Brent crude was up 6 cents, or 0.1%, at $59.68 a barrel, leaving it also on track for drop of nearly 4%.
Oil prices steadied on Friday after a rough week, squeezed about 4% lower by a combination of rising global supply and uncertain future demand. U.S. crude surfaced for air for the first time in four days, gaining 15 cents, or 0.3%, to $54.33 a barrel by 0103 GMT. The contract was heading for a weekly loss of more than 4%.
Brent crude was up 6 cents, or 0.1%, at $59.68 a barrel, leaving it also on track for drop of nearly 4%. Worries over global economic growth, along with oil demand, continued to haunt the market as leaders from the United States and China continue to struggle to end a 16-month dispute that has roiled trade between the world’s top two economies.
“Concerns about the U.S.-China trade dispute have come home to roost,” said Stephen Innes, Asia Pacific market strategist at AxiTrader. “Framing this doom and gloom view is the massive U.S. inventory build and the horrendous economic data released over the past 24 hours.”
U.S. crude inventories rose by 5.7 million barrels in the week to Oct. 25, dwarfing analyst expectations for an increase of just 494,000 barrels. Meanwhile, Japanese factory activity sank to more than a three-year low in October, data showed on Friday, in a fresh warning sign for the world’s third-largest economy. And on Thursday, official data from China showed factory activity shrank for a sixth straight month last month, while growth in the country’s service sector was its slowest since February 2016.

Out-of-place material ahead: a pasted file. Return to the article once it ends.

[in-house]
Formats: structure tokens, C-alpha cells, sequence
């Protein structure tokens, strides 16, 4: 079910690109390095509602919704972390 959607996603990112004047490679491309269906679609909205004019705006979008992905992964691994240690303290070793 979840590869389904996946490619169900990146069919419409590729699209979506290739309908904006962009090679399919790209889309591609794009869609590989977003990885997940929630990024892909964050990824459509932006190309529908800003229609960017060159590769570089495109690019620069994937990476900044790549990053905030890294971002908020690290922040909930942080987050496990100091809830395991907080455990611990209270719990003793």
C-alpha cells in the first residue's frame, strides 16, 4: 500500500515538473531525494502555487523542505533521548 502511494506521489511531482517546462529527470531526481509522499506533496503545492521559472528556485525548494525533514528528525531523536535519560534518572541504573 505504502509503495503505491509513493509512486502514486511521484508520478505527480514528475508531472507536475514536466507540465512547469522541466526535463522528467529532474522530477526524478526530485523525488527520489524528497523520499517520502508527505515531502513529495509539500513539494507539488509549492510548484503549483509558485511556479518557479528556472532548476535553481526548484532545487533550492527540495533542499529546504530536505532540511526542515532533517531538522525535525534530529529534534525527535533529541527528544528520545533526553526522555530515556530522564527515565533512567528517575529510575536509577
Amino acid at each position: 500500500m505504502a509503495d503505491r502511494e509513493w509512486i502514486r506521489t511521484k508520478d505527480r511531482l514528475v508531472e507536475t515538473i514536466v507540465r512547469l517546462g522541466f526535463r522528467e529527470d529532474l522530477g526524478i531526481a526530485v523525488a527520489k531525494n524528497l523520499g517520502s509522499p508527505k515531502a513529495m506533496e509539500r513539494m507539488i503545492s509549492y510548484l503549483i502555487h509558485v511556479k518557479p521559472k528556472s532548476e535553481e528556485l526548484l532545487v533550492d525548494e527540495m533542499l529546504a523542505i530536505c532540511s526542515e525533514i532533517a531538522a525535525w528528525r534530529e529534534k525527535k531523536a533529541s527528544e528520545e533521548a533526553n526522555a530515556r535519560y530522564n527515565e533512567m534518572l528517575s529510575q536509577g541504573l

A Reuters survey showed that oil prices are likely to remain pressured this year and next. The poll of 51 economists and analysts forecast Brent crude would average $64.16 a barrel in 2019 and $62.38 next year. Meanwhile, U.S. crude production soared nearly 600,000 barrels per day in August to a record of 12.4 million, buoyed by a 30% increase in Gulf of Mexico output, according to government data released on Thursday.
Those numbers came as a Reuters survey found output from Organization of the Petroleum Exporting Countries (OPEC) recovered in October from an eight-year low, with a rapid recovery in Saudi Arabian production from attacks on oil plants more than offsetting losses in Ecuador and voluntary curbs under a supply pact.